Title: Listener: Bill Gunn’s Life in Sound (Part 1: Exercise Muskox)
Date and time: Wednesday June16th at 7:00 PM
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Abstract: Dr. William W.H. ‘Bill’ Gunn (1913-1984) was an international pioneer and key popularizer of ‘nature’ sound recordings. As the creator of numerous published field recordings of birds as well as wildlife soundtracks for the Canadian Broadcasting Company’s ‘The Nature of Things’, Gunn recorded landscapes in the Galapagos Islands, East Africa, Sri Lanka and locations across Canada including its Far North. In addition to his leading roles in conservation, he was one of Canada's first environmental consultants: Gunn's research in bird behaviour and migration was actively applied to industry as well as to public education. Gunn taught Canadians how to listen to birds.
This talk, developed with the assistance of Dr. Robin Westland and Mitchell Patterson, focuses on Gunn’s earliest fieldwork in Canada’s North as a member of Exercise Muskox (1946), a sovereignty exercise carried out by the Canadian Army. The 5037 kilometre journey was set to demonstrate Canada’s capacity for military presence in areas previously inaccessible to the Army for winter travel. The duties of Lt. Col. Gunn, Ordinance Corps, included collecting and documenting wildlife, practices recorded in his field diary, his photography, preserved bird specimens and military reports. In exploring his encounters with ptarmigan, snowy owls, spruce grouse and Canada Jays, we reconsider his developing field techniques and listening positionality in terms of military technologies and practice, his relations with Inuit “fellow travellers,” as well as his subsequent appeals to young Canadians to ‘listen with all your might’.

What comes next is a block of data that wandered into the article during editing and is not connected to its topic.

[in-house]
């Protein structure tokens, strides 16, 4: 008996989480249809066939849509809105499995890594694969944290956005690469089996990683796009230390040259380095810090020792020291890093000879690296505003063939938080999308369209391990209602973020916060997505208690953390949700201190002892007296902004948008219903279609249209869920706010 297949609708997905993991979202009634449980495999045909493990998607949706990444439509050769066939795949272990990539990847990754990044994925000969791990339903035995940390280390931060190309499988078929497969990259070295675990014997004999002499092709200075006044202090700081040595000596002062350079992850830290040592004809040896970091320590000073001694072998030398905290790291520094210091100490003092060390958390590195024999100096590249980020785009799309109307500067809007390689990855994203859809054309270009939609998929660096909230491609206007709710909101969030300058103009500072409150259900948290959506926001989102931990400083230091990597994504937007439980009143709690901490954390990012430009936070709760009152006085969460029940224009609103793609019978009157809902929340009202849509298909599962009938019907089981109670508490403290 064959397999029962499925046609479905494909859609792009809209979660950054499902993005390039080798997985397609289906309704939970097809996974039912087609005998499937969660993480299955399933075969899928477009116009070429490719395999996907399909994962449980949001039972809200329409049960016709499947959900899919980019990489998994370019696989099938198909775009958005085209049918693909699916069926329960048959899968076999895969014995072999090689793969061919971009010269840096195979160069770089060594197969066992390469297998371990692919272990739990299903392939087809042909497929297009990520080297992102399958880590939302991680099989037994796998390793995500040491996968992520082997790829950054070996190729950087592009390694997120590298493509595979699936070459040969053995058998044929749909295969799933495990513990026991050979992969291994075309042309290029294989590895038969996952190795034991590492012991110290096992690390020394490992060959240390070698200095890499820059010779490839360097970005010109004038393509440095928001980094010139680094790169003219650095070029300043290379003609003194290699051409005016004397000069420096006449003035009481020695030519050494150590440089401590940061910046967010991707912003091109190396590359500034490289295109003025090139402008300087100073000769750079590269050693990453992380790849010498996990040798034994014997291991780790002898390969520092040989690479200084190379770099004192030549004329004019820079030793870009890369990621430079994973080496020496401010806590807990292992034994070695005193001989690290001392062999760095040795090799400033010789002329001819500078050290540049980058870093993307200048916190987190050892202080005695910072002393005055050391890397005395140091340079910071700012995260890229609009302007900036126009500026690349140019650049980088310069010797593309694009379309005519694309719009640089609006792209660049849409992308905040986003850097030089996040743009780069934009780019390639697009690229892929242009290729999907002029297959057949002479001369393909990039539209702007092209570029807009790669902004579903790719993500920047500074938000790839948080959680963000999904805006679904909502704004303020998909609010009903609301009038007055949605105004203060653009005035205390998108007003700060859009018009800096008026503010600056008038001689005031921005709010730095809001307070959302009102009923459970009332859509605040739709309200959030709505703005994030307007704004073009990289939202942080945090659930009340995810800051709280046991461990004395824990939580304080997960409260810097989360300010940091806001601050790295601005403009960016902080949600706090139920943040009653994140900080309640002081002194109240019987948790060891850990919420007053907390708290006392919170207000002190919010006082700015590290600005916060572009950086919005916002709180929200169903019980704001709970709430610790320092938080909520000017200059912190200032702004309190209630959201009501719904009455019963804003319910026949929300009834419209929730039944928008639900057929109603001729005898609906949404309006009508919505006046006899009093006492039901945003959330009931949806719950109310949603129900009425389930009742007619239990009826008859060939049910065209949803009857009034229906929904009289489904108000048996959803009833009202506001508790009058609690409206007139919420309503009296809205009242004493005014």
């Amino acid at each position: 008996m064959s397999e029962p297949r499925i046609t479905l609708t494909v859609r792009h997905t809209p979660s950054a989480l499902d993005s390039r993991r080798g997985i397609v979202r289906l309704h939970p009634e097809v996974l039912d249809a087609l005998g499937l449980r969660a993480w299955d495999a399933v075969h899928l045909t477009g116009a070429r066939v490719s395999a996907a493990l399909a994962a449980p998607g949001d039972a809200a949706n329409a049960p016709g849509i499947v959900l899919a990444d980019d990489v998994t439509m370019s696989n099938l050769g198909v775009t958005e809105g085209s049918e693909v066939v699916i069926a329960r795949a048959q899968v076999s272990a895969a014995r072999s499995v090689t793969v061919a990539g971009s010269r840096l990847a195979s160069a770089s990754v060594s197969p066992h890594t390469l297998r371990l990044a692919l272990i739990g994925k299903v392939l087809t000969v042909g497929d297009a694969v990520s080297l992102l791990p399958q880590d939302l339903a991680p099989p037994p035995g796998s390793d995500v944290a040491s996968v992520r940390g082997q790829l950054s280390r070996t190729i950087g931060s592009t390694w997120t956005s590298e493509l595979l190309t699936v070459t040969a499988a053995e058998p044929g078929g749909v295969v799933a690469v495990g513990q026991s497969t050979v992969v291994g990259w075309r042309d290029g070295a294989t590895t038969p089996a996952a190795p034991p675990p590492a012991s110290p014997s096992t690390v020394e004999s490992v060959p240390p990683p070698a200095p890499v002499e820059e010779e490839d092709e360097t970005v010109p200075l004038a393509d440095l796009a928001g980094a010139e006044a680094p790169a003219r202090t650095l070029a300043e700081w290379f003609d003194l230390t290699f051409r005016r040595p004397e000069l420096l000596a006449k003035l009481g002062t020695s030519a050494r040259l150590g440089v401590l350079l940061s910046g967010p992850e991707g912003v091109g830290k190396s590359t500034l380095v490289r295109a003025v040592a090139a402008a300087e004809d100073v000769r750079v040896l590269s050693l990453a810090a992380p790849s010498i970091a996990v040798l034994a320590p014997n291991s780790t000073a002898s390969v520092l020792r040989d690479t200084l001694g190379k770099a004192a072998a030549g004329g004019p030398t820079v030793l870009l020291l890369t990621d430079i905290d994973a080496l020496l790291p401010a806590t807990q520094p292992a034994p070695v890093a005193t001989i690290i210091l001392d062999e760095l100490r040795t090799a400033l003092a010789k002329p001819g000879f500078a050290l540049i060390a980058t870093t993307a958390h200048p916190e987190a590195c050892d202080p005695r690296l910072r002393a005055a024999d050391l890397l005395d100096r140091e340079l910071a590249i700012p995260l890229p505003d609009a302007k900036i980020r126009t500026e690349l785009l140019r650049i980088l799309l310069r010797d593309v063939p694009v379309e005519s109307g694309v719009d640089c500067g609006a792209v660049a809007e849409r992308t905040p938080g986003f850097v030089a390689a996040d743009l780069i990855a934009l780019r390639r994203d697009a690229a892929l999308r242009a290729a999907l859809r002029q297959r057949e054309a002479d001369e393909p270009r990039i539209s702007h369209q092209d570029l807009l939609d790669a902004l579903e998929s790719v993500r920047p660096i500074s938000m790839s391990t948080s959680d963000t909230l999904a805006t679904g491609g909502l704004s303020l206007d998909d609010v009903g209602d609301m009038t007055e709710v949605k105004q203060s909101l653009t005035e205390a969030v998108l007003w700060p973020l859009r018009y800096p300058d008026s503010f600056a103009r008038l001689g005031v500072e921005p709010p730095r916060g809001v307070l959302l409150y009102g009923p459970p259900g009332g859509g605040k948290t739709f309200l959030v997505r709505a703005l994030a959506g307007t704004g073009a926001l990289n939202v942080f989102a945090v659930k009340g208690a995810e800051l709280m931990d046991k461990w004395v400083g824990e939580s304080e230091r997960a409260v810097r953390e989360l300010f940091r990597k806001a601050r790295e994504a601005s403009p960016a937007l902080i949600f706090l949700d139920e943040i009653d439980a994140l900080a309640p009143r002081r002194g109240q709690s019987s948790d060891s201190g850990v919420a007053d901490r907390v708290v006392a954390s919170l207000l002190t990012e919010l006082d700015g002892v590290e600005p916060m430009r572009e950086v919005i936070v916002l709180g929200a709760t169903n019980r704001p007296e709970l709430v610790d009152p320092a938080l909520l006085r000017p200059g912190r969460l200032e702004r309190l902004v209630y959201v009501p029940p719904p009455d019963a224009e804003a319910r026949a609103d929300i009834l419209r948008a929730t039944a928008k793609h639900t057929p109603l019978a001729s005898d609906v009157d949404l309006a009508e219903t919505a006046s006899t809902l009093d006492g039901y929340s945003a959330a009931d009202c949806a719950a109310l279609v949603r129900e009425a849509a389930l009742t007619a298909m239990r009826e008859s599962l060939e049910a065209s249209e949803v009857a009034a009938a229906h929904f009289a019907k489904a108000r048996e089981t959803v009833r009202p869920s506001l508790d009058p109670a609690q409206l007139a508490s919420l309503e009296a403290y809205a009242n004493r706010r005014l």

Laura Jean Cameron, a professor of historical geography at Queen’s University, coordinates the Sonic Arts of Place Lab which specializes in the aural/oral history and resonance of places and investigates a range of field sciences as place-based practices and cultural encounters. Her latest book, Friend Beloved: Marie Stopes, Gordon Hewitt, and an Ecology of Letters, was launched earlier this month. Her current writing and listening is directed towards a research-creation project with sound artist Matt Rogalsky on the life and work of early Canadian field recordist William WH Gunn.
Matt Rogalsky works in live electronic music composition and performance, sound installation, and study of late 20th century compositions by David Tudor and other composers. He has been active in performance of David Tudor’s music since 1996, and is based in Kingston Ontario where he runs the Sonic Arts Studio in the Dan School of Drama and Music at Queen’s University. Recent projects include the outdoor sound installations Octet (2016) and Into the Middle of Things (2017, with LJ Cameron), which are based on research into the life and work of Bill Gunn. In 2021 Rogalsky will begin publishing electronic compositions from a series entitled Revisitations, with a new release on XI Records.